Discover the treasures: Finding God in our woundedness
We know the sting of being hurt by another. We have been victims of tragic circumstances. We have experienced emotional and physical pain.
We often struggle with how to deal with it. We may try to minimize, or rationalize it. We may want to push it to the recesses on our minds, hoping our forgetting will lessen the pain. Alternately, we may try to convince ourselves to accept the pain as the will of God.
During the report from the Joint Advisory Committee appointed by the Council of Bishops to study Methodist involvement in the Sand Creek Massacre of 1864, the General Conference heard a different way of dealing with tragedy.
Remembering the hurt
Bishop Elaine Stanovsky, who co-chaired the Joint Advisory Committee with Otto Braided Hair of the Northern Cheyenne tribe, introduced their report saying, “We are here to listen and to tell the truth about a tragic chapter in American history. This is an historic day when descendants of the victims of a brutal act of violence and the descendants of those responsible for the violence meet to remember and to honor those who were ruthlessly murdered in the Sand Creek Massacre of 1864.”
Historian Gary L. Roberts, author of the report, told the General Conference the truth about what happened at Sand Creek that day. The report, titled Massacre at Sand Creek: How Methodists Were Involved in an American Tragedy, is available as a book and an ebook.
Roberts reports that on the morning of November 29, 1864, the Colorado Volunteer Cavalry, under the leadership of Colonel John Milton Chivington, attacked a peace camp at Sand Creek in the Colorado territory, brutally killing 230 Cheyennes and Arapahos.
Chivington was a Methodist minister who had served as the presiding elder of the Rocky Mountain District. Governor John Evans, whose policies led to the Arapahos and Cheyennes being at Sand Creek, was a prominent Methodist layperson. When the United States government and public opinion damned the actions of Chivington and his men, the response of The Methodist Episcopal Church “was tepid at best,” according to Roberts.
The truth was difficult to hear.
Searching for treasure
Following Roberts’ presentation, William Walks Along, member of the Northern Cheyenne, and a descendent of Sand Creek massacre victims, spoke about moving toward reconciliation between The United Methodist Church and the Cheyenne and Arapho tribes.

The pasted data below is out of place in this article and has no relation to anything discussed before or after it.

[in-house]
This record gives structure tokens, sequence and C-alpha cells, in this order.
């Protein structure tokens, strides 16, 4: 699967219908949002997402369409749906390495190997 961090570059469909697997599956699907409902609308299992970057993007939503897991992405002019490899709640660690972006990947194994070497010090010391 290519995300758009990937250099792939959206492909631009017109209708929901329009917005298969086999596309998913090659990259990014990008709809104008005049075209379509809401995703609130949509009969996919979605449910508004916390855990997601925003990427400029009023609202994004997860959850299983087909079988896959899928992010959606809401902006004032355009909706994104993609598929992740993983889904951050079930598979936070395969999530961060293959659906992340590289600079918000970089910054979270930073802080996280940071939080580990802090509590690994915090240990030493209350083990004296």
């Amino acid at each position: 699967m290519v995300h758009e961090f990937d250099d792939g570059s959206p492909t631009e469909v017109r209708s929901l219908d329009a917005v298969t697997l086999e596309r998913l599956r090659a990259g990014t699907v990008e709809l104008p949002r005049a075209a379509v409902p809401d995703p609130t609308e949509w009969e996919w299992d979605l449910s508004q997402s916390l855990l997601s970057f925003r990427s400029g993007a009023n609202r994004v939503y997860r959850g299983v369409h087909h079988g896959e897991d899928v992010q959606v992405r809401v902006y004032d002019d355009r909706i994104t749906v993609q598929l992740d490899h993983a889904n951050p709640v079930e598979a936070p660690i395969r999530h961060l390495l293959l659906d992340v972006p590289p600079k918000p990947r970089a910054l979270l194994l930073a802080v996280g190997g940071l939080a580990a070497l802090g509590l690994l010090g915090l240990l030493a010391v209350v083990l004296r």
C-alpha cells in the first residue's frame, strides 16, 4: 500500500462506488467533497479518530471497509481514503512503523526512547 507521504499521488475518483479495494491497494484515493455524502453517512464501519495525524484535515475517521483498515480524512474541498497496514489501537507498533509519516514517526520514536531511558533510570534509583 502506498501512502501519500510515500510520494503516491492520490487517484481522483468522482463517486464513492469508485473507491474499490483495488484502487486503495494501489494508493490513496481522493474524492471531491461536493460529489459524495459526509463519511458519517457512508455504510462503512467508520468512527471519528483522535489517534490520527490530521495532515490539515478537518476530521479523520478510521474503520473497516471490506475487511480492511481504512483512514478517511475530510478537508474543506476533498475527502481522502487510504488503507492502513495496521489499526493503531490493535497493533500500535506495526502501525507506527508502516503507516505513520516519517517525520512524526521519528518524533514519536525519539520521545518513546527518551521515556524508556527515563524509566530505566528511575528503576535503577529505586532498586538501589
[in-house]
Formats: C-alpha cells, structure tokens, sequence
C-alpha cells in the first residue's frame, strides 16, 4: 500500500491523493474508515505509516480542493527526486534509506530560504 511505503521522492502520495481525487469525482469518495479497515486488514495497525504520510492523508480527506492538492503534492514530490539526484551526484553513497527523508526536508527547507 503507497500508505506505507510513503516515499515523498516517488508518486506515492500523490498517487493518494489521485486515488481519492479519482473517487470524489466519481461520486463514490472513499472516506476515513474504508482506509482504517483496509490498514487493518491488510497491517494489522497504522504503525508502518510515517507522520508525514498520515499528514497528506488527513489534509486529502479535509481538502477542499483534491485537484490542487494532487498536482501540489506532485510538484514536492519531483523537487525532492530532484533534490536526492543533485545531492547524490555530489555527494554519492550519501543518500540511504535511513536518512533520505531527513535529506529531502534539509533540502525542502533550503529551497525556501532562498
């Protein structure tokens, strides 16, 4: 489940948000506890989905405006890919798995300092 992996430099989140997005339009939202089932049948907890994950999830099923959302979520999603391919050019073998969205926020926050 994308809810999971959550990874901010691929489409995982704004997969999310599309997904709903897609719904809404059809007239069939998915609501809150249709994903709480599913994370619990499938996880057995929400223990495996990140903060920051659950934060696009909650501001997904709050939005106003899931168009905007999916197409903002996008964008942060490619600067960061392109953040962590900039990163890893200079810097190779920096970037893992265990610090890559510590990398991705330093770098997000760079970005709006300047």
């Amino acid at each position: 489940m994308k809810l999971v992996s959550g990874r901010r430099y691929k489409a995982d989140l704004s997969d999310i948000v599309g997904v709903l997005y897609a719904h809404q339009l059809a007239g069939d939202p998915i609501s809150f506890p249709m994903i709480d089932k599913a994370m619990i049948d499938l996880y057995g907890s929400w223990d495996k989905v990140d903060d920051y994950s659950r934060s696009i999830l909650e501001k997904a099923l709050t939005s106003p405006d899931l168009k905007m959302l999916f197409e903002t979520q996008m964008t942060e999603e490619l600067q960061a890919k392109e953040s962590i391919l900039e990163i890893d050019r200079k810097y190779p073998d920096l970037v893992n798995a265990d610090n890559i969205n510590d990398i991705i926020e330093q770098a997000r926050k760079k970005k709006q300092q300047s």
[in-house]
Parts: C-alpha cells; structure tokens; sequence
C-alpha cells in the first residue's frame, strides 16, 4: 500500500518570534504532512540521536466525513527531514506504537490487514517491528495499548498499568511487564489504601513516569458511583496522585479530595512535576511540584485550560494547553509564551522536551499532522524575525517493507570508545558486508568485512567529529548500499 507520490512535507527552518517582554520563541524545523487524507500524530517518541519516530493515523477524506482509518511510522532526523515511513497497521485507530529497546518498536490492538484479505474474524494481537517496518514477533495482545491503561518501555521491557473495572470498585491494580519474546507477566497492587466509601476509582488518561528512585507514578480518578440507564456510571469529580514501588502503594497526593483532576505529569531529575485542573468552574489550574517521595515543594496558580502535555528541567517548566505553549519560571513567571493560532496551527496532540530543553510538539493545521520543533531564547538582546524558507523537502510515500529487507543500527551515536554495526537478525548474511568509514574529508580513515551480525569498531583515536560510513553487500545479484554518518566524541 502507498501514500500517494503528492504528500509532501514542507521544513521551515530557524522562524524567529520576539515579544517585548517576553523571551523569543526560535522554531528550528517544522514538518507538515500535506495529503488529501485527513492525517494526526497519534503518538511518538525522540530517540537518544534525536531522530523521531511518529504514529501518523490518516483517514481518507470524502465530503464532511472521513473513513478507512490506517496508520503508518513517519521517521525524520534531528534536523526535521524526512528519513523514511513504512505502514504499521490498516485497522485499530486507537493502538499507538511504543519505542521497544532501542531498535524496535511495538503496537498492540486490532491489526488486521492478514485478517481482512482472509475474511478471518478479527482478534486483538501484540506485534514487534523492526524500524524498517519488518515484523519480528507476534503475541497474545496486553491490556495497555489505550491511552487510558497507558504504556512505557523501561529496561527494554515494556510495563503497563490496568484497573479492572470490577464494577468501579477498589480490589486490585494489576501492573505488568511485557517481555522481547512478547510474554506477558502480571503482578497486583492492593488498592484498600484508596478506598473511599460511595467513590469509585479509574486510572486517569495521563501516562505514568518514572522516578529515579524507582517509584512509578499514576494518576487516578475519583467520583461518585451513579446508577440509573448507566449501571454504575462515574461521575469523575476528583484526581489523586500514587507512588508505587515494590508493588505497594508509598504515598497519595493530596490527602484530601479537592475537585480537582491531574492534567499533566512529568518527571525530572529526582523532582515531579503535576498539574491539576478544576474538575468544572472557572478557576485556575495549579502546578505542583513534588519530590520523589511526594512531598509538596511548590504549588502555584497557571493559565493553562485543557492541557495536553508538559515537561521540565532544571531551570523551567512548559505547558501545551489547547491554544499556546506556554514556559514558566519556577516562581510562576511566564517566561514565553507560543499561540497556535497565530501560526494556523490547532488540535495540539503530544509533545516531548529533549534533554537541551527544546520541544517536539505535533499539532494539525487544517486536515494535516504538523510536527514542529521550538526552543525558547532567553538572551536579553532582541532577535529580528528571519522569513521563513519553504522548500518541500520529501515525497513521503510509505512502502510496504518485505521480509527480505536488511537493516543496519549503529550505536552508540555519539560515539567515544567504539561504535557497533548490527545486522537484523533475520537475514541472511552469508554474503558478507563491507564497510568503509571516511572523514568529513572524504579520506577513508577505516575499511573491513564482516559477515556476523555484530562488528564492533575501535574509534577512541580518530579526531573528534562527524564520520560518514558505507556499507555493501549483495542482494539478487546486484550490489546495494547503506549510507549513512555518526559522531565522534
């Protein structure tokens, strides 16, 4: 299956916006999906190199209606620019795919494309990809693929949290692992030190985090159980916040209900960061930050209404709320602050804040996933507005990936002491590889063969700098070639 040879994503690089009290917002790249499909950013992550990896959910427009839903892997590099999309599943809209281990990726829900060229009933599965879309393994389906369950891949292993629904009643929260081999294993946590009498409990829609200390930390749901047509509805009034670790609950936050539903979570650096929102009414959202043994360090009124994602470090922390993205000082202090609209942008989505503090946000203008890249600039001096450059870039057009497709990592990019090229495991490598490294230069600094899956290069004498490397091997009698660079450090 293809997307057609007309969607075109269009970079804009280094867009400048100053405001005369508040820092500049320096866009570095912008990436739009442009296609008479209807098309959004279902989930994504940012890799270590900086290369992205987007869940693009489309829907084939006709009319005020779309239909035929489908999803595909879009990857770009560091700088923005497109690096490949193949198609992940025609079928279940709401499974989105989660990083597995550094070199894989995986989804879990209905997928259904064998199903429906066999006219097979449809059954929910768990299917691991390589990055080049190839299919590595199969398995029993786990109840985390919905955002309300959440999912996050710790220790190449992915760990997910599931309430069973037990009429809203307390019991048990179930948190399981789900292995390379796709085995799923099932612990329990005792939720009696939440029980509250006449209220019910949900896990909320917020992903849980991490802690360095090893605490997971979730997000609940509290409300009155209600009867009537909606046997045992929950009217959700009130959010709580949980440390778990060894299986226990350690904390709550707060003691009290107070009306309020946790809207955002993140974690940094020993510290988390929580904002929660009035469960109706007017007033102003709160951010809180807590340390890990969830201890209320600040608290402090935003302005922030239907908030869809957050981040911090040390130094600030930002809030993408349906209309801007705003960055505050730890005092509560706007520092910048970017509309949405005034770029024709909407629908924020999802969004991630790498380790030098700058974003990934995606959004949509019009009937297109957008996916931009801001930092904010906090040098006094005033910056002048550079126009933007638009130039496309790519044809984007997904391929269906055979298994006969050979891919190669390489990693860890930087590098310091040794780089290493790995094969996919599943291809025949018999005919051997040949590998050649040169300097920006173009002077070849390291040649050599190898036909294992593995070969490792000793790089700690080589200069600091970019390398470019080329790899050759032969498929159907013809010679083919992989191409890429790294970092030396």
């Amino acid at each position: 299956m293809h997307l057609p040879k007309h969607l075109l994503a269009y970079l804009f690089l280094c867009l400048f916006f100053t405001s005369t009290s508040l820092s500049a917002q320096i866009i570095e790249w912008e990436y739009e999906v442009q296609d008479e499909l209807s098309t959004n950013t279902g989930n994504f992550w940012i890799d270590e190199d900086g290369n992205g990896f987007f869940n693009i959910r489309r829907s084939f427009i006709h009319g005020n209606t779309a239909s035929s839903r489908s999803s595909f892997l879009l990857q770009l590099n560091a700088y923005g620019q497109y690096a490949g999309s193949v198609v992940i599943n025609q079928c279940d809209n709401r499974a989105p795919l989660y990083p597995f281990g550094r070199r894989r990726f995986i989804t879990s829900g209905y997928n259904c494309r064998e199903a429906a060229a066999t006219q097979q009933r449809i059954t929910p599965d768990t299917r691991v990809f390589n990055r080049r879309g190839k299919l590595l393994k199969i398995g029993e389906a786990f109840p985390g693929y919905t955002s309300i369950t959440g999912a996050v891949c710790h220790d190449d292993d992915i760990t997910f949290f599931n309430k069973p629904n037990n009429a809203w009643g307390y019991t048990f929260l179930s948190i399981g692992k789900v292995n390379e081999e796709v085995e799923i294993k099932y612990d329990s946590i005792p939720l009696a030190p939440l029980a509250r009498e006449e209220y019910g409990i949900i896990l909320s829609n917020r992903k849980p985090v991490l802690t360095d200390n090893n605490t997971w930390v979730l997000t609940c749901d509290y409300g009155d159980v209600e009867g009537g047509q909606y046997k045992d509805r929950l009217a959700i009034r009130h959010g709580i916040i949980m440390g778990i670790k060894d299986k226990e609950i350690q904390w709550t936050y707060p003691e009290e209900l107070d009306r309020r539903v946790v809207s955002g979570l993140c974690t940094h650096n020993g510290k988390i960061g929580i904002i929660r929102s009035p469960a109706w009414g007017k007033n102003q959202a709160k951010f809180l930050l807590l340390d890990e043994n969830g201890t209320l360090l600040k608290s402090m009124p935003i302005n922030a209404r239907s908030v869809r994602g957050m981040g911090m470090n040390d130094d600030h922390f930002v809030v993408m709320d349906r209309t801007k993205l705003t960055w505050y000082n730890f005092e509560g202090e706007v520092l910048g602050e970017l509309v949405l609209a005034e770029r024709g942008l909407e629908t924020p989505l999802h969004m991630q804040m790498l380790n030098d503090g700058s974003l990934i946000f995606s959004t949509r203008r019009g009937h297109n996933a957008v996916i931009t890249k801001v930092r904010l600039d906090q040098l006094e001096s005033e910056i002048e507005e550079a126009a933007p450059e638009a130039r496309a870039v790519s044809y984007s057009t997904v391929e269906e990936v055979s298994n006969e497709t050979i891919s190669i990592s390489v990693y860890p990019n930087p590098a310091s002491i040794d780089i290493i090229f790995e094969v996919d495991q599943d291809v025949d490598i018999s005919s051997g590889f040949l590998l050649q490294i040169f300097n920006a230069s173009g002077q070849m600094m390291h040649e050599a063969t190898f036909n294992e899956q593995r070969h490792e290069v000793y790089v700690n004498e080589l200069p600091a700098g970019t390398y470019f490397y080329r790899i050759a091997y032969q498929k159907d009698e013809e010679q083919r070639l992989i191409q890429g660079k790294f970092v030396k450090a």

“We now extend our hands in friendship to The [United] Methodist Church.”
“Although November 29, 1864, can never be erased from the memory of our people,” Walks Along continued, “we can share our humanity, our essence, with the coming generations, including The [United] Methodist Church, and especially the larger world.”
Maybe you have a date that cannot be erased from your life: the day of your parents’ divorce, the day a loved one died, the day the doctor gave the diagnosis. As Walks Along reminds us, we cannot erase those days and the pain we have felt, from our lives.
However, we can choose our response. Rather than allowing the pain to consume us, we can opt to look at things differently.
“Together let us discover the treasures we can learn from hardships and from the deeds and misdeeds of our fellow human beings,” he said.
The painful events of our lives are not treasures, but we can seek the treasures in them. Treasures about ourselves, about God, about those whom we love. Treasures that will strengthen us for another day, will guide us in a new direction, will give us the courage to try something we might not have attempted otherwise.
Seeking God in all
At the end of his ordeal with his brothers, Joseph was able to declare to them, “You planned something bad for me, but God produced something good from it” (Genesis 50:20 CEB). Paul was able to see the pain of his “thorn in the flesh” as something God used for his benefit (2 Corinthians 12:6-10). Jesus told his disciples that a man was not born blind because of the sin of his parents, but so that God’s work could be displayed in him (John 91-7).
None of this lessens the tragedy, but finding the treasure in it helps us to move forward. May we follow Walks Along’s advice to be people who remember the tragedy, but are able to continue on, looking for the treasures of what we can learn.
In the words of Walks Along, “May Maheo [the Creator] guide us and grant us wisdom, and may all of you and your families live in peace and free from violence.”
Have you discovered a “treasure” in the midst of tragedy? Share your story in the comments below.